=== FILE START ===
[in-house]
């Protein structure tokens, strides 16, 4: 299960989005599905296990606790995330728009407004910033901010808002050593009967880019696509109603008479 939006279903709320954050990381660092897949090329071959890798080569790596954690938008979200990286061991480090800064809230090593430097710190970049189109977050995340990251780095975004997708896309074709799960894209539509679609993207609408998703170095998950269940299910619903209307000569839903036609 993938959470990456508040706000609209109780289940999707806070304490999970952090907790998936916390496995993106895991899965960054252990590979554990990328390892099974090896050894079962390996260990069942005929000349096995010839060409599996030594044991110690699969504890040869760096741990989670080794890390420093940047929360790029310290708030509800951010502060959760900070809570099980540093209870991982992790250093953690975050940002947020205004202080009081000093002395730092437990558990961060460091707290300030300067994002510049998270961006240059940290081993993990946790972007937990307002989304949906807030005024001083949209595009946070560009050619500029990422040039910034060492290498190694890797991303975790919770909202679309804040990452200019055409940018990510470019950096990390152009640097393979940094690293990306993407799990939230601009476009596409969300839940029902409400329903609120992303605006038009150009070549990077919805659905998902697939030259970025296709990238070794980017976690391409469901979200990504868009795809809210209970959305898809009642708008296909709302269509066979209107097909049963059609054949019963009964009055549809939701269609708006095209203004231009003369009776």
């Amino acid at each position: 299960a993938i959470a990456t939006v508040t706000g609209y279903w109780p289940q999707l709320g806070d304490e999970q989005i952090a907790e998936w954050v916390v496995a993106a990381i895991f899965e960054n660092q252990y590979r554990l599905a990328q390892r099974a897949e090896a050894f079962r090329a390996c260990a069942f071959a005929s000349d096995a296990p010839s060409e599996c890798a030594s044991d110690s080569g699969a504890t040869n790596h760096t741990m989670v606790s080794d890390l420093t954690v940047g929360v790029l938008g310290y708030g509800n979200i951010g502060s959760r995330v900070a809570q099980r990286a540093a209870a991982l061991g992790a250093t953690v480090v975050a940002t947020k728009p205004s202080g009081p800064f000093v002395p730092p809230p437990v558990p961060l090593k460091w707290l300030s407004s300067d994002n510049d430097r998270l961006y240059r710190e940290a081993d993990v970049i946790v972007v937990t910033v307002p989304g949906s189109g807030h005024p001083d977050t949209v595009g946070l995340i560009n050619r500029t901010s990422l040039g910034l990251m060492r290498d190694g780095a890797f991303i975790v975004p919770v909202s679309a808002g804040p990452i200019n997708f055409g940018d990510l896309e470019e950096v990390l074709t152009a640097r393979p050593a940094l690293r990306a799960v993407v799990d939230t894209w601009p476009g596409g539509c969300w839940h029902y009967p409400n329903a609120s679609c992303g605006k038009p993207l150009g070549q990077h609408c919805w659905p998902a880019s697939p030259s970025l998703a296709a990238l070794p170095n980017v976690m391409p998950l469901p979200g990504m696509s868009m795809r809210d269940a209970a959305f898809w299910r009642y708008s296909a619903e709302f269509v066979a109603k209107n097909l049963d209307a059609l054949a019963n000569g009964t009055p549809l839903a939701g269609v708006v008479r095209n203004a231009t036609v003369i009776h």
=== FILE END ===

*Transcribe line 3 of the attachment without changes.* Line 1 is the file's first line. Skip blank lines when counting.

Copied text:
């Amino acid at each position: 299960a993938i959470a990456t939006v508040t706000g609209y279903w109780p289940q999707l709320g806070d304490e999970q989005i952090a907790e998936w954050v916390v496995a993106a990381i895991f899965e960054n660092q252990y590979r554990l599905a990328q390892r099974a897949e090896a050894f079962r090329a390996c260990a069942f071959a005929s000349d096995a296990p010839s060409e599996c890798a030594s044991d110690s080569g699969a504890t040869n790596h760096t741990m989670v606790s080794d890390l420093t954690v940047g929360v790029l938008g310290y708030g509800n979200i951010g502060s959760r995330v900070a809570q099980r990286a540093a209870a991982l061991g992790a250093t953690v480090v975050a940002t947020k728009p205004s202080g009081p800064f000093v002395p730092p809230p437990v558990p961060l090593k460091w707290l300030s407004s300067d994002n510049d430097r998270l961006y240059r710190e940290a081993d993990v970049i946790v972007v937990t910033v307002p989304g949906s189109g807030h005024p001083d977050t949209v595009g946070l995340i560009n050619r500029t901010s990422l040039g910034l990251m060492r290498d190694g780095a890797f991303i975790v975004p919770v909202s679309a808002g804040p990452i200019n997708f055409g940018d990510l896309e470019e950096v990390l074709t152009a640097r393979p050593a940094l690293r990306a799960v993407v799990d939230t894209w601009p476009g596409g539509c969300w839940h029902y009967p409400n329903a609120s679609c992303g605006k038009p993207l150009g070549q990077h609408c919805w659905p998902a880019s697939p030259s970025l998703a296709a990238l070794p170095n980017v976690m391409p998950l469901p979200g990504m696509s868009m795809r809210d269940a209970a959305f898809w299910r009642y708008s296909a619903e709302f269509v066979a109603k209107n097909l049963d209307a059609l054949a019963n000569g009964t009055p549809l839903a939701g269609v708006v008479r095209n203004a231009t036609v003369i009776h």